If true, this would be a violation of the Washington Post’s published standards regarding handling of “off-the-record” dealings with sources.

The Posts published guidelines on “off-the-record” information are as follows:

Off the record: This is the trickiest of all, because so many people misuse the term. By the traditional definition, off-the-record information cannot be used for publication or in further reporting. But many sources, including some sophisticated officials, use the term when they really mean “not for attribution to me.” We must be very careful when dealing with sources who say they want to be “off the record.” If they mean “not for attribution to me,” we need to explain the difference, and discuss what the attribution will actually be. If they really mean off the record as the term is traditionally defined, then in most circumstances, we should avoid listening to such information at all. We do not want to be hamstrung by a source who tells us something that becomes unusable because it is provided on an off-the-record basis.

A source may be willing to give us information for our guidance or to prompt further reporting, on the understanding that we will not use his or her comments as the basis for publication.

Also if true, the Post could be latest in what seems like an endless line of establishment media outlets dealing with ethics issues–the New York Times has been hit with one of its own over the past week-plus, and CNN has had serious problems over the past month–the White House Correspondents’ Association (WHCA) seems more distracted in helping someone from Playboy magazine who threatened violence at the White House get back his press credentials:

The WHCA just this week signed onto a lawsuit by Brian Karem, Playboys White House correspondent, to try to overturn a White House-issued temporary ban on his press credential, which came after he threatened to engage in physical violence against radio host and former White House aide Dr. Sebastian Gorka at a Rose Garden event this summer. After Karem’s threats of violence, the White House issued a temporary suspension of his press credentials–which Karem has sued to overturn, a lawsuit the WHCA signed onto.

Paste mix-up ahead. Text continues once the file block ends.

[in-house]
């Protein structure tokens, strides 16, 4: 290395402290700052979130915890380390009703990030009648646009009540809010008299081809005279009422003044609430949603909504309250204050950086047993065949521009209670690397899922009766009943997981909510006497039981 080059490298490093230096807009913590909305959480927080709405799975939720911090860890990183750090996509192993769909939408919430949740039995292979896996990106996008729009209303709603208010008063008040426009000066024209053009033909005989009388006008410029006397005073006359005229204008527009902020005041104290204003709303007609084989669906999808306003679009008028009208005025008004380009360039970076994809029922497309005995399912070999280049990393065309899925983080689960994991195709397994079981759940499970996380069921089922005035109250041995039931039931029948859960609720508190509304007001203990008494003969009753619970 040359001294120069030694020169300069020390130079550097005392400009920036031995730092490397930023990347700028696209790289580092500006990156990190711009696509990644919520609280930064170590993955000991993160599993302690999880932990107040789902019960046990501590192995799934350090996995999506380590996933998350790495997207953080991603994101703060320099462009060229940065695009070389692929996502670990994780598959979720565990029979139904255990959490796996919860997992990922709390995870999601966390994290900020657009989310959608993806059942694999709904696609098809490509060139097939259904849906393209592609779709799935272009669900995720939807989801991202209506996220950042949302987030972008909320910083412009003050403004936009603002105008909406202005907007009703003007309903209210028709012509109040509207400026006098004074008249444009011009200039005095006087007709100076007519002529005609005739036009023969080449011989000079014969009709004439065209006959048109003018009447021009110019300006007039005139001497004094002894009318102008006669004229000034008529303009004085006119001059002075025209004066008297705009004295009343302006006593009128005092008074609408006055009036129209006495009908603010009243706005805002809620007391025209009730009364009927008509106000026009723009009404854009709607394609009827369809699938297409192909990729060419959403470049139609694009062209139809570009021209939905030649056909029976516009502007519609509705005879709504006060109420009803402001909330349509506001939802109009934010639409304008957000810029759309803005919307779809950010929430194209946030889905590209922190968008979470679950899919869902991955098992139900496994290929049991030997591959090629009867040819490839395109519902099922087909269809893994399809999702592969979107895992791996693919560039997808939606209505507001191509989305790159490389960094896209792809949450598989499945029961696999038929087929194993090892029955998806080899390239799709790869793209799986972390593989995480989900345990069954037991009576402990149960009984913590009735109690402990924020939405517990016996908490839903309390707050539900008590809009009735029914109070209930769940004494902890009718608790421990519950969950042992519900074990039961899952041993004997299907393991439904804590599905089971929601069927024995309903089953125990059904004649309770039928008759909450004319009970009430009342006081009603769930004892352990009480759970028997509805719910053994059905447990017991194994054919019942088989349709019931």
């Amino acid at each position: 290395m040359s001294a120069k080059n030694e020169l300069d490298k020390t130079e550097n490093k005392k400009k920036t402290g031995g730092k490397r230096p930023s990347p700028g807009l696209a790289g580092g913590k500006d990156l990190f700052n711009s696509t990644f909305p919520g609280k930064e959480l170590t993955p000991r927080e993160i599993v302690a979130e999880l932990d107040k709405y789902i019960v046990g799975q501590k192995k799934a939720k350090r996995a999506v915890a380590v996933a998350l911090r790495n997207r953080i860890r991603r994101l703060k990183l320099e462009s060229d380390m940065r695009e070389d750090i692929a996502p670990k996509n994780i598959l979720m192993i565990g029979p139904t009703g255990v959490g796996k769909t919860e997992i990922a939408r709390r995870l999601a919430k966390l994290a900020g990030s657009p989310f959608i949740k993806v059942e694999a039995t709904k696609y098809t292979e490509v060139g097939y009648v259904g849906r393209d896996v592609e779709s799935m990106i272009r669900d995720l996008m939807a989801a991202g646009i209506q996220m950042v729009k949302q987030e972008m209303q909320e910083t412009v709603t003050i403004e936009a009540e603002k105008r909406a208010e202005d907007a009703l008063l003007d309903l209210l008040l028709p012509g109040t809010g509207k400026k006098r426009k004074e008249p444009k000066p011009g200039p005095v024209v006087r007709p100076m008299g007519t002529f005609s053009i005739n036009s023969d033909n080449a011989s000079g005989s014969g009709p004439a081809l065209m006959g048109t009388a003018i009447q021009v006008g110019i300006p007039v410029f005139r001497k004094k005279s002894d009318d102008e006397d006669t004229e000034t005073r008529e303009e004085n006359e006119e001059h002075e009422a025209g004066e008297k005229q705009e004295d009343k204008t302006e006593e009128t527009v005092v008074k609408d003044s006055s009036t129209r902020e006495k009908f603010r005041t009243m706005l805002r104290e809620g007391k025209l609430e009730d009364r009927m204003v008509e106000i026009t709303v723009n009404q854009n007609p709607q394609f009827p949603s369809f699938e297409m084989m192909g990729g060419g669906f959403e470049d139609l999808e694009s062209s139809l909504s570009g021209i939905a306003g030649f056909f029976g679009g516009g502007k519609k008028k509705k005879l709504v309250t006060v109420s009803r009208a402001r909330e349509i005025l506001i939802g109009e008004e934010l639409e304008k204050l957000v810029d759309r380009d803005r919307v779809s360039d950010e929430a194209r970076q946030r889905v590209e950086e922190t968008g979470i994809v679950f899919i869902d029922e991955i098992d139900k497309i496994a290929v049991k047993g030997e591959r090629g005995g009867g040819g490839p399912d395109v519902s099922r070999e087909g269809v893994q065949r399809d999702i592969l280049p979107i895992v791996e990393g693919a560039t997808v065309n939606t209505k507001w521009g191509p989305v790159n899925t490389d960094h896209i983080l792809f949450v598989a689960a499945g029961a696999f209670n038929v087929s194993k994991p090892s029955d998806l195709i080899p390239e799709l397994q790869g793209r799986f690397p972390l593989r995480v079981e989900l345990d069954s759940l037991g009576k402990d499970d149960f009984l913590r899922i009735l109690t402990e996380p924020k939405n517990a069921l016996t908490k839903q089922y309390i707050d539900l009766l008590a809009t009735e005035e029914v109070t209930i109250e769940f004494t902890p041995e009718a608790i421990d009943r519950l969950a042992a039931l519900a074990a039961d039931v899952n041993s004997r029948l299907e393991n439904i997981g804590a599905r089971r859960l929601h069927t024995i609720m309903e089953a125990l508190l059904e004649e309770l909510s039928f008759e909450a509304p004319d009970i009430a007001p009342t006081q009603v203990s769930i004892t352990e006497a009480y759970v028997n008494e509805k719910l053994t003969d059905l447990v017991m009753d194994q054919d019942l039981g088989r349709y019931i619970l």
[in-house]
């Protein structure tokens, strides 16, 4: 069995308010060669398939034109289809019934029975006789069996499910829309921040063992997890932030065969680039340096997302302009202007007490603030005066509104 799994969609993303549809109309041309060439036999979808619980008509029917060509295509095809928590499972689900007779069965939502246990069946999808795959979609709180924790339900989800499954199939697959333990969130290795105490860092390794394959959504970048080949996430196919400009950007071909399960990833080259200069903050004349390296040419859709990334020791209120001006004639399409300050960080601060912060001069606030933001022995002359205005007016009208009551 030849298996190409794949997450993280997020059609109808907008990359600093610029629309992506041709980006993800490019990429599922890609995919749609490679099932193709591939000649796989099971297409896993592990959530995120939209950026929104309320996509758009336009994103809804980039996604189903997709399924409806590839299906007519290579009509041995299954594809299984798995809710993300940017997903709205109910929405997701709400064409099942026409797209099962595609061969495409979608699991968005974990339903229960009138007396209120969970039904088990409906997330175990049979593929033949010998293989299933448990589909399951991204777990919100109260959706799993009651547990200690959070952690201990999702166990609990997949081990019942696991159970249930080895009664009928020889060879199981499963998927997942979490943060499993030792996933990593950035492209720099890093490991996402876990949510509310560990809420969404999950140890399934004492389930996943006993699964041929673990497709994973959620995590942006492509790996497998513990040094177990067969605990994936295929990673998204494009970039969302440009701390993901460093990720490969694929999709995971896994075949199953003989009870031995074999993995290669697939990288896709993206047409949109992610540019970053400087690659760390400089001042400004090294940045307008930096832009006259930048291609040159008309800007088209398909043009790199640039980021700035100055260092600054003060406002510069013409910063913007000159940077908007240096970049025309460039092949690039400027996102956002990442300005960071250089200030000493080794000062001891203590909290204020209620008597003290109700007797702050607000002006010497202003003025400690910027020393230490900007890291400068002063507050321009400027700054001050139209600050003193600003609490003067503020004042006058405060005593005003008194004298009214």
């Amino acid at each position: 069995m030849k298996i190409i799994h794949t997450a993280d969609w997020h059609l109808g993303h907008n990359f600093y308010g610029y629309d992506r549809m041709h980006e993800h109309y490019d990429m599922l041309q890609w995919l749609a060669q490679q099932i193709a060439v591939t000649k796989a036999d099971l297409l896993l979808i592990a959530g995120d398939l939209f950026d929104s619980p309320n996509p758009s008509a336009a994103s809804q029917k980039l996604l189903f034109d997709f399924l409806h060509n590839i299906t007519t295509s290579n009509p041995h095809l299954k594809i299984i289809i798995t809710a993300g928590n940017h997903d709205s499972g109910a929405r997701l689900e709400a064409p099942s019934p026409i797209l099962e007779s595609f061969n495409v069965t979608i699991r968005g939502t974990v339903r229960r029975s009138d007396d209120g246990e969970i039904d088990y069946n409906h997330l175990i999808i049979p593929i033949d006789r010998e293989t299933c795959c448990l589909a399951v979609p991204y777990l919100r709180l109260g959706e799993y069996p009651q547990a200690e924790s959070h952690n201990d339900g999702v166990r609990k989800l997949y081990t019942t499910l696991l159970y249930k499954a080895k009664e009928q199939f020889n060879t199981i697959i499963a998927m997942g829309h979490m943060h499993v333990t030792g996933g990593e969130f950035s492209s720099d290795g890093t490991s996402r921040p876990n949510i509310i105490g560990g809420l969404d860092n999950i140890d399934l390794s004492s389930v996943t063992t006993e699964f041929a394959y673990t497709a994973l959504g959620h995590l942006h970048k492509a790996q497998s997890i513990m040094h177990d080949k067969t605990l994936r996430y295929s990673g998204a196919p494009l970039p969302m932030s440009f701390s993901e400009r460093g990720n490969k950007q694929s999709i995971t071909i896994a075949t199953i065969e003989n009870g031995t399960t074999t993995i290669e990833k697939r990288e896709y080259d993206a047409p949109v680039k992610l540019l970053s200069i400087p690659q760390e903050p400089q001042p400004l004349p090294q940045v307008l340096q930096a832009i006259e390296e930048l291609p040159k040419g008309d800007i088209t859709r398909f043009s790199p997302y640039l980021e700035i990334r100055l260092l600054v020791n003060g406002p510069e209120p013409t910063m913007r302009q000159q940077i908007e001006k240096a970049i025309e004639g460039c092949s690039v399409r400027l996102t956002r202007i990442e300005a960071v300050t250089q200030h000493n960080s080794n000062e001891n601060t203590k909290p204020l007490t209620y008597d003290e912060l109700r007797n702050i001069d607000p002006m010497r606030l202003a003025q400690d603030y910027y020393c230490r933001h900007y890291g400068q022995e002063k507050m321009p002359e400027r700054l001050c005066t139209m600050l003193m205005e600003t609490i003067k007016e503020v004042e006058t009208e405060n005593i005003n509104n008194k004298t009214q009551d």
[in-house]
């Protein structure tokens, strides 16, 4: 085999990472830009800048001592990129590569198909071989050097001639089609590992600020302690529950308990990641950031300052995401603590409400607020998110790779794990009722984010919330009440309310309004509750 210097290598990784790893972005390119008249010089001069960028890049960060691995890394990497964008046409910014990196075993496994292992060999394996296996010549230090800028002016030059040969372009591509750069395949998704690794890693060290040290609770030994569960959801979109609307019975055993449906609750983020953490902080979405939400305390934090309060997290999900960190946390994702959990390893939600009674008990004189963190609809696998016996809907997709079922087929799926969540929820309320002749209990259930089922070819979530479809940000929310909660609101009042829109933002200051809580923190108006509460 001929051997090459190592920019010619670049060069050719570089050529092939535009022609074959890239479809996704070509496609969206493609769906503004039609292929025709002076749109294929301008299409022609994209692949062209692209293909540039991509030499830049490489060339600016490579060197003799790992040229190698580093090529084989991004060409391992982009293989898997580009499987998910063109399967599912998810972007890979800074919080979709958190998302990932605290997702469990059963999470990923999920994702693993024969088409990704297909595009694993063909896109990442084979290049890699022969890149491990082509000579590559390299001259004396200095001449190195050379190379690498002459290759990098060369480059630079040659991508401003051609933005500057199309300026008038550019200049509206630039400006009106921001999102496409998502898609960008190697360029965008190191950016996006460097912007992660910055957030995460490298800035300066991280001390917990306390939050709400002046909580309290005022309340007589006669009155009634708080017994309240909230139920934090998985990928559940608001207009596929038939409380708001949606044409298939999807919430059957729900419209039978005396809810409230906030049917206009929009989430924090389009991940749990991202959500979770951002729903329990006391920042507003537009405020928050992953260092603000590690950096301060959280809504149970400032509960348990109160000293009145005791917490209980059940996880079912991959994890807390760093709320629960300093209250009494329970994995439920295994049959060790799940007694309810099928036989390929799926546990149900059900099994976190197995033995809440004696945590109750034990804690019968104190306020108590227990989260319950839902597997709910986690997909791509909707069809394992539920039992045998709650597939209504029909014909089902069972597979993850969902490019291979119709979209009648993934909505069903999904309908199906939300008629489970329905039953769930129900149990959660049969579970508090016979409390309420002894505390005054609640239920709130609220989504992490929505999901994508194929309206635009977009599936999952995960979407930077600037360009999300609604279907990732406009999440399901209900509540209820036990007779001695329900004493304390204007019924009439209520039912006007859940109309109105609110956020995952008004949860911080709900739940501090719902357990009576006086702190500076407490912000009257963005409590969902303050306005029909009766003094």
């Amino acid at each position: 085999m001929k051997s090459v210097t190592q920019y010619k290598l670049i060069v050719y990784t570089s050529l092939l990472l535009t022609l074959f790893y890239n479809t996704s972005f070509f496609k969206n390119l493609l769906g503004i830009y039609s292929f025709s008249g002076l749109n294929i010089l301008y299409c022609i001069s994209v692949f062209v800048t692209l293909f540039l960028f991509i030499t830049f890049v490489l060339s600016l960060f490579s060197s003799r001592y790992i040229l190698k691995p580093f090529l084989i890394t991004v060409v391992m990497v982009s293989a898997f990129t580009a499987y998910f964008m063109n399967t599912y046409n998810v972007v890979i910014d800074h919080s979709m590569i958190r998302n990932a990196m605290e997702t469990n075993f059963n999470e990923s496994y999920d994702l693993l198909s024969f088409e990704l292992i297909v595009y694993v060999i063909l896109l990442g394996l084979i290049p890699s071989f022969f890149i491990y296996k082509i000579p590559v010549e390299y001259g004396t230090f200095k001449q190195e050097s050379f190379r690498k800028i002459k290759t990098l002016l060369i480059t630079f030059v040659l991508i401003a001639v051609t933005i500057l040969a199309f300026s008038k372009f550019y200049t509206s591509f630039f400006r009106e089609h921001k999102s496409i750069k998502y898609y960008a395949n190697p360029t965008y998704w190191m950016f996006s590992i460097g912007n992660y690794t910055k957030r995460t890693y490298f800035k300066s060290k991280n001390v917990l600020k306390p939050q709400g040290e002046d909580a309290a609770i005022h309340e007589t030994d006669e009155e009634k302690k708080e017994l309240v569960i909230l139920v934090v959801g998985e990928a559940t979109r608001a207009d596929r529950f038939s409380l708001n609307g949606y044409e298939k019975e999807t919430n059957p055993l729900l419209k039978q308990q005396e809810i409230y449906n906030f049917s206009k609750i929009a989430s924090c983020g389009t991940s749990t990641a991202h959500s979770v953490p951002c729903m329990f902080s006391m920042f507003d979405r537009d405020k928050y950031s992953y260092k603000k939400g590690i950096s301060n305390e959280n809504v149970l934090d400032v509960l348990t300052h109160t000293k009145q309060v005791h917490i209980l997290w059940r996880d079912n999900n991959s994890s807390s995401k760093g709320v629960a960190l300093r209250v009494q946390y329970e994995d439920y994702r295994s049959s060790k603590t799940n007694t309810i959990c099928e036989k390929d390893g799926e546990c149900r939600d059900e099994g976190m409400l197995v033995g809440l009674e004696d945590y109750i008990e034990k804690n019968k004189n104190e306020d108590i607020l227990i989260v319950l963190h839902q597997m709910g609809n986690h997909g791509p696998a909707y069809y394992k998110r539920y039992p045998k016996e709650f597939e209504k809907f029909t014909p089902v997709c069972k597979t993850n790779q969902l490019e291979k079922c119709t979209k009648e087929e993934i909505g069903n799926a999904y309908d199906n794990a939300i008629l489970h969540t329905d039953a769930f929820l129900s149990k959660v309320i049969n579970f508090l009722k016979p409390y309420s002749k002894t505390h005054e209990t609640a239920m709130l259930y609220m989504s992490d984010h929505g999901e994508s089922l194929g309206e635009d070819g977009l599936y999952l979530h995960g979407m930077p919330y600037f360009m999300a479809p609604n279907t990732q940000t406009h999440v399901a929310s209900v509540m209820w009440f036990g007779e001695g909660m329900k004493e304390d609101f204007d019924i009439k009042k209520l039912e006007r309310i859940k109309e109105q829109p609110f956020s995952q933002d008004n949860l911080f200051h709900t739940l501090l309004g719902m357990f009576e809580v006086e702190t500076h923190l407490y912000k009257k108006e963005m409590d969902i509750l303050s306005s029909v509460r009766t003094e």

But the WHCA remains silent on actual racism and antisemitism inside the New York Times and inside CNN. It now remains silent on what appears to be a serious breach of journalistic ethics from the Washington Post. It remains silent on threats of violence from CNN primetime weeknight anchor Chris Cuomo, who was caught on tape threatening a man who jokingly called him “Fredo.” They remain silent on CNN’s April Ryan’s bodyguard’s physical attack on a reporter this month who was trying to cover a speech she gave in New Jersey. It remains silent on CNN anchor Don Lemon being credibly accused of sexual assault in a bar in the Hamptons. It remains silent on an MSNBC anchor pushing false information about the president’s finances that he was forced to retract the next night in an embarrassing public retraction and apology. It remains silent on a Miami Herald columnist publishing what has been denounced as antisemitism when he labeled a Jewish conservative a “termite.” But the WHCA has the time and energy to defend threats of violence from a Playboy magazine writer:

UPDATE 3;38 p.m. ET:

After the publication of this article, the Washington Post provided Breitbart News with a statement from the newspaper’s national editor Steven Ginsberg defending Rucker.

“Philip Rucker is one of the best and most scrupulous reporters in the news business,” Ginsberg said. “He has always acted with the utmost honor and integrity and has never violated Washington Post standards or policies.”

Notably, Ginsberg’s statement does not deny what Schwartz has alleged, that Rucker burned Westerhout’s off-the-record statement. A Post spokesperson has not replied to a follow-up email asking if the newspaper denies that.